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An innovative approach for the study of culinary practices in past societies

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Traditional culinary habits die hard

Ancient cooking pots provide valuable clues to past cuisine and culinary variety as societies moved from hunting and gathering to farming. EU-funded archaeobotanists have found that societies continued with their old cooking traditions even while adopting the new.

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The analysis of micro-botanical remains from cooking pots retrieved from archaeological sites in Greece is providing new insights into culinary practices during the Neolithic and Bronze Age, in the Aegean. “Archaeologists often find pots with burned food crust on the inside – people have always burnt their dinner from time to time. This is an advantage for us because we can analyse that crust to shine some light on the meals they were cooking,” explains CUISINE project coordinator Amy Bogaard, professor of Neolithic and Bronze Age Archaeology at the University of Oxford, where she is head of the School of Archaeology. When crust is not available, archaeologists collect and analyse the sediment trapped in the pores of the vessels. Looking at organic residues on pots is not new in archaeology. But the usual method is to look at animal lipids, or fats, which are better preserved on ancient pottery than the residue of plants. “Because of the lipid focus in past archaeological research into organic residues, you’d be forgiven for thinking people were eating meat constantly with very little plant material. This gives a distorted picture of diet in the past,” Bogaard explains. In fact, animal products tended to be secondary in the diet. “They were harder to acquire or more expensive,” says archaeological botanist Juan José García-Granero, who received a 2-year Marie Skłodowska-Curie grant at Oxford to analyse microscopic plant remains from ancient cooking vessels.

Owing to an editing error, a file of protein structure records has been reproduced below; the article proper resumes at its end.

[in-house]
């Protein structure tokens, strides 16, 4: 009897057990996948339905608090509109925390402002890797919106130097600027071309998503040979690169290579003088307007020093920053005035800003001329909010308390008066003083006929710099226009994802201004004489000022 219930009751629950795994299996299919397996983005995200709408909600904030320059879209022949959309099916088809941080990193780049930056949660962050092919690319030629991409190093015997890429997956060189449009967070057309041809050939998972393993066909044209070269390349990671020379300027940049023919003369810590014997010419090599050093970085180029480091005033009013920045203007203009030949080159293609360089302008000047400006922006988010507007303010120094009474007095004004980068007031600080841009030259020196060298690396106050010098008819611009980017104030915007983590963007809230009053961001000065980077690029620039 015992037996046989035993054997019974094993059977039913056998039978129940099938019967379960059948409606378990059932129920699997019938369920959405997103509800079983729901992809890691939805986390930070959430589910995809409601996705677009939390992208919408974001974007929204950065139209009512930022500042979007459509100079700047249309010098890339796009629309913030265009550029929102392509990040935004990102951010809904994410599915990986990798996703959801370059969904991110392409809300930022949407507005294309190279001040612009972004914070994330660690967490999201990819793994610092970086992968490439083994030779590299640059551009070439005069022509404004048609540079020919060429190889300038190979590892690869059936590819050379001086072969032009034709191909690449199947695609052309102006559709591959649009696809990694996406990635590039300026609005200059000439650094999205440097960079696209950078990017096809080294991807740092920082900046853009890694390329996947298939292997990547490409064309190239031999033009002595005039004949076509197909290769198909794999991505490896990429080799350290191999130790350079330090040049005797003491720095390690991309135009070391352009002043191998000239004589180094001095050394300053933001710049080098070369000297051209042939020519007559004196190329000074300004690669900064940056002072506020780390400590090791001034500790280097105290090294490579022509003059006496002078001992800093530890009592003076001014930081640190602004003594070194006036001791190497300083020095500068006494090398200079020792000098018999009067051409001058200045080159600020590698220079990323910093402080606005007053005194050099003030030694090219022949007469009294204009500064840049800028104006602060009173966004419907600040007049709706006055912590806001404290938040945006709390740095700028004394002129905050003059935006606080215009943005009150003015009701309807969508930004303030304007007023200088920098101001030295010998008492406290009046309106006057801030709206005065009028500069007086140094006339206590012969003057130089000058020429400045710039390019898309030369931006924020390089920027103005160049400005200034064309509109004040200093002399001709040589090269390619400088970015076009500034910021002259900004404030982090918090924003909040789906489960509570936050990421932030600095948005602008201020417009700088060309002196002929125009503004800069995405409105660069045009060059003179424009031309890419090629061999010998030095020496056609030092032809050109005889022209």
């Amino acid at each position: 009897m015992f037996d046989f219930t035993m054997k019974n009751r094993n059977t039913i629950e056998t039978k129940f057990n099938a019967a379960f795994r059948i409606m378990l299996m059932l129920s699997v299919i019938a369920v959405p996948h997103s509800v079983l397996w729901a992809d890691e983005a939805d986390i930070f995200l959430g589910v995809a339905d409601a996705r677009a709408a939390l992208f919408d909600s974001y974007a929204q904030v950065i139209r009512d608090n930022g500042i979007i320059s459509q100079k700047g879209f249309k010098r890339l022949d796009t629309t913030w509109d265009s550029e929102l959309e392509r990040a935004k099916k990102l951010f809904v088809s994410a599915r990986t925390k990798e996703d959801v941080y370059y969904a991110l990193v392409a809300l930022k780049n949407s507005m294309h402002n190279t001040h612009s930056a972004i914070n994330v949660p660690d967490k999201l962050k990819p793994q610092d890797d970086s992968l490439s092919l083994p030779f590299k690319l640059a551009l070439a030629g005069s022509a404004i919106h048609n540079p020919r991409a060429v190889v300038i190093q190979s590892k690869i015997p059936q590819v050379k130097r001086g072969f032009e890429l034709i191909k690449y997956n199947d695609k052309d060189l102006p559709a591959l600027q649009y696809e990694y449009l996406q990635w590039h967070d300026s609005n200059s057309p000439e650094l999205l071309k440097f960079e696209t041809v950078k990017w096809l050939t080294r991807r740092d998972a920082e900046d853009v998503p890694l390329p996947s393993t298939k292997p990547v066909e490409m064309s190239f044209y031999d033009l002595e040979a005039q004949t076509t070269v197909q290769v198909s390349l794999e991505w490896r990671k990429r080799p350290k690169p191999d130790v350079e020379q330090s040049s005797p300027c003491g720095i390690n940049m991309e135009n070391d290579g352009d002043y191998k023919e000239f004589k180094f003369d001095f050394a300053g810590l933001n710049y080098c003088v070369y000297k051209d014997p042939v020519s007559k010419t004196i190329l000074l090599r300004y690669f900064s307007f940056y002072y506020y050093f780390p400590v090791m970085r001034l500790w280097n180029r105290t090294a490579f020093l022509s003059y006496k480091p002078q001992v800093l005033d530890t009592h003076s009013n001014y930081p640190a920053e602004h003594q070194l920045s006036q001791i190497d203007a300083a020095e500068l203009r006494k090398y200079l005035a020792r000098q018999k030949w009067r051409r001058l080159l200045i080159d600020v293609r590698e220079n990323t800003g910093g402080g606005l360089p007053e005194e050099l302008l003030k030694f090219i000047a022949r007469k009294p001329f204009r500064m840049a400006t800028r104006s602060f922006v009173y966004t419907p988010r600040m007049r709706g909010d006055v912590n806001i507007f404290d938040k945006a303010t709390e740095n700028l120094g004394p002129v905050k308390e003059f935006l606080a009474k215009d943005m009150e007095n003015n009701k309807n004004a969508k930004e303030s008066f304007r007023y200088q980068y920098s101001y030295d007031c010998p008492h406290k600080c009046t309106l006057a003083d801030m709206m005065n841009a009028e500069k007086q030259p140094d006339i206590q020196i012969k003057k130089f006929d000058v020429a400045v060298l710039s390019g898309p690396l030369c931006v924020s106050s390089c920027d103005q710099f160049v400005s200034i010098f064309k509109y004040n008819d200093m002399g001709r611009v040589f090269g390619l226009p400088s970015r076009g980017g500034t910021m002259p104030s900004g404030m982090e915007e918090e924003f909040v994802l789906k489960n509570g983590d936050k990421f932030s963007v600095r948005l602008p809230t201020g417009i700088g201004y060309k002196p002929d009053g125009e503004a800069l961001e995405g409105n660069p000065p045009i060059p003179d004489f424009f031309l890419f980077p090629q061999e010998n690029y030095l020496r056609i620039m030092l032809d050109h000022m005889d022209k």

Analysis of plant mineral deposits

García-Granero studied pots dating back to 5 600-5 000 BC excavated at the Greek Neolithic site of Stavroupoli, and the 1 700-1 100 BC Bronze Age site at Knossos-Gypsades, Crete. “Food talks about who we are. Knowing what people ate and how people combined different foodstuffs in the past can give us information about who they were and how they identified themselves in relation to others,” says García-Granero. “As an archaeobotanist, I analyse the tiny starch grains trapped in artefact utensils used in cooking. I also analyse microscopic plant remains called phytoliths,” explains García-Granero, currently a post-doctoral fellow at the Institució Milà i Fontanals d’Investigació en Humanitats, Barcelona, Spain. Phytoliths consist of silica deposited in the cells of plants. As the rest of the plant decays, the mineral silica remains. “The shape of the silica tells you the shape of the cells it was in and therefore the kind of plant,” Bogaard explains. “I was one of very few people doing this kind of analysis in Greece, so I had lots of interest from students wanting to be trained and I had several students coming over to Oxford,” García-Granero notes.

New types of ingredients appear

“We were expecting to find domestic cereals – wheat, barley and domestic pulses like lentils and other types of beans consumed in the Aegean. We did find them, but we also found the wild plants being consumed, such as tubers,” García-Granero says. “The Neolithic Age is interesting because it’s a complete change as people start farming. New ingredients appear,” he adds. But this did not mean they abandoned previous practices. “I believe this has to do with their culture and traditions. Even though they have access to other types of foods, they still look for the plants that have always been part of their cuisine.”


CUISINE, archaeobotanist, archaeology, Neolithic, Bronze Age, Aegean, diet, plants, phytoliths, wheat, barley, pulses, culture

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